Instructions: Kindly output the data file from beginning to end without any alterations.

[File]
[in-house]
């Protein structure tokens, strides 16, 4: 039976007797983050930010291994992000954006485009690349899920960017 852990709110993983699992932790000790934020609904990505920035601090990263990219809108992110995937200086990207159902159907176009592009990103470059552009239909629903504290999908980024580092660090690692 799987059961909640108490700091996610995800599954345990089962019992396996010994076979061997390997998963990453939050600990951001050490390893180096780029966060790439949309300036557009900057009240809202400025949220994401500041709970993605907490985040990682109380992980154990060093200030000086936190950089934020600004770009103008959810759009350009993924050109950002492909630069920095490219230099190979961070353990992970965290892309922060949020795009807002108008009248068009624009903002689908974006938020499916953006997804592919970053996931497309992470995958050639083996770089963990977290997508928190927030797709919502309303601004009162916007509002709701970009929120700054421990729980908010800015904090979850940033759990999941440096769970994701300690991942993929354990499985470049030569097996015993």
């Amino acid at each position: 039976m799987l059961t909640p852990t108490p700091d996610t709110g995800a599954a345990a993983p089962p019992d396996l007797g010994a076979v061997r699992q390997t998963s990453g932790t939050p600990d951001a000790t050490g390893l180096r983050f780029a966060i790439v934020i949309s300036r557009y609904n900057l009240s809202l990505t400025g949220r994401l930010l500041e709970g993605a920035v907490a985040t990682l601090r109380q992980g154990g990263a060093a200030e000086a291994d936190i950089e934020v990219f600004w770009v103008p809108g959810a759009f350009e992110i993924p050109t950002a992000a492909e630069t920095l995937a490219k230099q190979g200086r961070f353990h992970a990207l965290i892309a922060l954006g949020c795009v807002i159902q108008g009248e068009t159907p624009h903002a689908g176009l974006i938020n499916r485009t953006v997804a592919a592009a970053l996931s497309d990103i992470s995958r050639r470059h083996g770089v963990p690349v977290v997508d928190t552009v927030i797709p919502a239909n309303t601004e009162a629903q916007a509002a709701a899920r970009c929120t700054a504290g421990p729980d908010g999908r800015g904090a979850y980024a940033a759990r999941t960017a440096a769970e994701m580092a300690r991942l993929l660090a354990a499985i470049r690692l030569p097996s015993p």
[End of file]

[in-house]
């Protein structure tokens, strides 16, 4: 039976007797983050930010291994992000954006485009690349899920960017 852990709110993983699992932790000790934020609904990505920035601090990263990219809108992110995937200086990207159902159907176009592009990103470059552009239909629903504290999908980024580092660090690692 799987059961909640108490700091996610995800599954345990089962019992396996010994076979061997390997998963990453939050600990951001050490390893180096780029966060790439949309300036557009900057009240809202400025949220994401500041709970993605907490985040990682109380992980154990060093200030000086936190950089934020600004770009103008959810759009350009993924050109950002492909630069920095490219230099190979961070353990992970965290892309922060949020795009807002108008009248068009624009903002689908974006938020499916953006997804592919970053996931497309992470995958050639083996770089963990977290997508928190927030797709919502309303601004009162916007509002709701970009929120700054421990729980908010800015904090979850940033759990999941440096769970994701300690991942993929354990499985470049030569097996015993």
């Amino acid at each position: 039976m799987l059961t909640p852990t108490p700091d996610t709110g995800a599954a345990a993983p089962p019992d396996l007797g010994a076979v061997r699992q390997t998963s990453g932790t939050p600990d951001a000790t050490g390893l180096r983050f780029a966060i790439v934020i949309s300036r557009y609904n900057l009240s809202l990505t400025g949220r994401l930010l500041e709970g993605a920035v907490a985040t990682l601090r109380q992980g154990g990263a060093a200030e000086a291994d936190i950089e934020v990219f600004w770009v103008p809108g959810a759009f350009e992110i993924p050109t950002a992000a492909e630069t920095l995937a490219k230099q190979g200086r961070f353990h992970a990207l965290i892309a922060l954006g949020c795009v807002i159902q108008g009248e068009t159907p624009h903002a689908g176009l974006i938020n499916r485009t953006v997804a592919a592009a970053l996931s497309d990103i992470s995958r050639r470059h083996g770089v963990p690349v977290v997508d928190t552009v927030i797709p919502a239909n309303t601004e009162a629903q916007a509002a709701a899920r970009c929120t700054a504290g421990p729980d908010g999908r800015g904090a979850y980024a940033a759990r999941t960017a440096a769970e994701m580092a300690r991942l993929l660090a354990a499985i470049r690692l030569p097996s015993p």